BYOD Policies – More than an IT Issue Part 1: Liability

#BYOD or Bring Your Own Device has moved from trend to an permanent fixture in today's corporate IT infrastructure. It is not strictly an IT issue however. Many groups within an organization need to be involved as they grapple with the risk of mixing personal devices with sensitive information.  In my opinion, BYOD follows the classic Freedom vs. Control dilemma. The freedom for user to choose and use their desired device of choice verses an organization's responsibility to protect and control access to sensitive resources. While not having all the answers, this mini-series tries to ask many the questions that any organization needs to answer before embarking on a BYOD journey.

Enterprises should plan for rather than inherit BYOD. BYOD policies must span the entire organization but serve two purposes - IT and the end users. The policy must serve IT to secure the corporate data and minimize the cost of implementation and enforcement. At the same time, the policy must serve the employees to preserve the native user experience, keep pace with innovation and respect the user's privacy.  A sustainable policy should include a clear BOYD plan to employees including standards on the acceptable types and mobile operating systems along with a support policy showing the process of how the device is managed and operated.

Some key policy issue areas include: Liability, Device choice, Economics, User Experience & Privacy and a trust Model.  Today we look at Liability.


In addition to IT, an organization's Legal department needs to be involved with any BYOD policy creation to make sure the liability risk for both the user and company is contained and managed. While employees are an organization's greatest asset (other than Intellectual Property, potentially), they are often the culprits of data exposure, intentional or not. Organizations need to consider employee actions and the corresponding liability. If the employee owns the device, does the liability increase or decrease? Even if liability stays neutral, the overall business risk increases any time corporate data is accessed from personal employee devices, mobile or not.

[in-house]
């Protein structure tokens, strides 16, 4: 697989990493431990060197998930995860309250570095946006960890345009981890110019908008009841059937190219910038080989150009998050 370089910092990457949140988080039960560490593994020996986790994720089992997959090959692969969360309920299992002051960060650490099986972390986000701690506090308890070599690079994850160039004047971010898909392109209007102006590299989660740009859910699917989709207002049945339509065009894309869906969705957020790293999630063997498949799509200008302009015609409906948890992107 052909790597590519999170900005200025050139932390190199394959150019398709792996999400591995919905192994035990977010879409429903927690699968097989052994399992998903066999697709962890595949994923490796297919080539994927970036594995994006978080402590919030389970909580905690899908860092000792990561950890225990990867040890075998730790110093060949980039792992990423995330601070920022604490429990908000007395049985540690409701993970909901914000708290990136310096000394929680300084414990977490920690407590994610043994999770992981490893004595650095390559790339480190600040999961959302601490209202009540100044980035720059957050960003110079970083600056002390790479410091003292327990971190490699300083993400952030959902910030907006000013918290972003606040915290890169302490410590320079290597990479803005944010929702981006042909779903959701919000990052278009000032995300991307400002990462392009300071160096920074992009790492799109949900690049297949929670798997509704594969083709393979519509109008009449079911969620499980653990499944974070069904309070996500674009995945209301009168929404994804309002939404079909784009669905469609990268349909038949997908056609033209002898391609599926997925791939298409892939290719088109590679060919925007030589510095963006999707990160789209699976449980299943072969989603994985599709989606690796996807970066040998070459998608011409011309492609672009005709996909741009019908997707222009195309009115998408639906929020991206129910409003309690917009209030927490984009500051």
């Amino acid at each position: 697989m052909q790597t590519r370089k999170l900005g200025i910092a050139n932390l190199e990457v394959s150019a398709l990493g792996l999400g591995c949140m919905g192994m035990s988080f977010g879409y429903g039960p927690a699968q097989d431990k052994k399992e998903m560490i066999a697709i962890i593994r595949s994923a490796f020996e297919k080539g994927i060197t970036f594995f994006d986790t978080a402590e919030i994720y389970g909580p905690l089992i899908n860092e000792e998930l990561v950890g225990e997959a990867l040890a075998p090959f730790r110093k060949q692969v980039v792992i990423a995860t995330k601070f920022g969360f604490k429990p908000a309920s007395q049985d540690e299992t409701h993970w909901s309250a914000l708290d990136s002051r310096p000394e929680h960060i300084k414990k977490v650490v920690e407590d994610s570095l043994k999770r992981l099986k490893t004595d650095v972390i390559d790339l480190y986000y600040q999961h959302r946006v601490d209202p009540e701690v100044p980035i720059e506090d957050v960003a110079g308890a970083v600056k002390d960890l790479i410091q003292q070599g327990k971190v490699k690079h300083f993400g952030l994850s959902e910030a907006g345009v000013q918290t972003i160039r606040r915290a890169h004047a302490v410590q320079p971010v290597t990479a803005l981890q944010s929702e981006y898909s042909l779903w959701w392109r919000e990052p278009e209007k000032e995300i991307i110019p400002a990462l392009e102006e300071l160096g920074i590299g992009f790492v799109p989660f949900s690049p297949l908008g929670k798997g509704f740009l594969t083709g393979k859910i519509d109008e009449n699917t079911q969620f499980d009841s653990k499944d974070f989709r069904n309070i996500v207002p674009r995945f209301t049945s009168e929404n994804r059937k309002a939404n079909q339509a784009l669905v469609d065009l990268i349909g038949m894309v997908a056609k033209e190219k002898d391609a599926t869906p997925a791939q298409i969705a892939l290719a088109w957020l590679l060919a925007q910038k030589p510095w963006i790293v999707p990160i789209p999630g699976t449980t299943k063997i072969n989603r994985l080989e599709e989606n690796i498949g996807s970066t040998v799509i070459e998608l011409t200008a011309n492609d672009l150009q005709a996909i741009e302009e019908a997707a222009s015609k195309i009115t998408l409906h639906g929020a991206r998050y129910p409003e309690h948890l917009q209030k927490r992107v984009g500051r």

What happens if personal data on a personal Smartphone is damaged? What happens if it's remotely wiped by corporate IT, if it is lost? These are some areas that must be resolved with the BYOD policy. Some organizations are very clear about lost/stolen policy and users have the choice of opting out. That's just the personal liability.

From a financial liability standpoint, what happens when monthly charges are reimbursed? Often, financial responsibility may dictate legal obligation.

A recent Ponemon Institute and Websense survey showed that mobile devices can be a double-edge sword for enterprises.  77% of the 4640 responses said that the use of mobile devices in the workplace is important to achieving business objectives but almost the same percentage - 76% -  believe that these tools introduce a "serious" set of risks.  While organizations understand the risks, the survey showed that only 39% have security controls in place to mitigate them.  As a result, 59% of respondents said they’ve seen a jump in malware infections over the past 12 months due, specifically, to insecure mobile devices including laptops, Smartphone, and tablets while 51% said their organization has experienced a data breach due to insecure devices.

As part of the BYOD Policy the Liability Checklist, while not inclusive, should:

· Define baseline security requirements

· Assess liability of personal web and app usage

· Evaluate legal ramifications of reimbursement

· Quantify the costs of monitoring and enforcement

· Assess the risk and liability of damaging personal data

There are probably a ton more Liability questions that should be answered but this was intended as a starting point.  What other areas should legal be concerned about?





Published Oct 16, 2012
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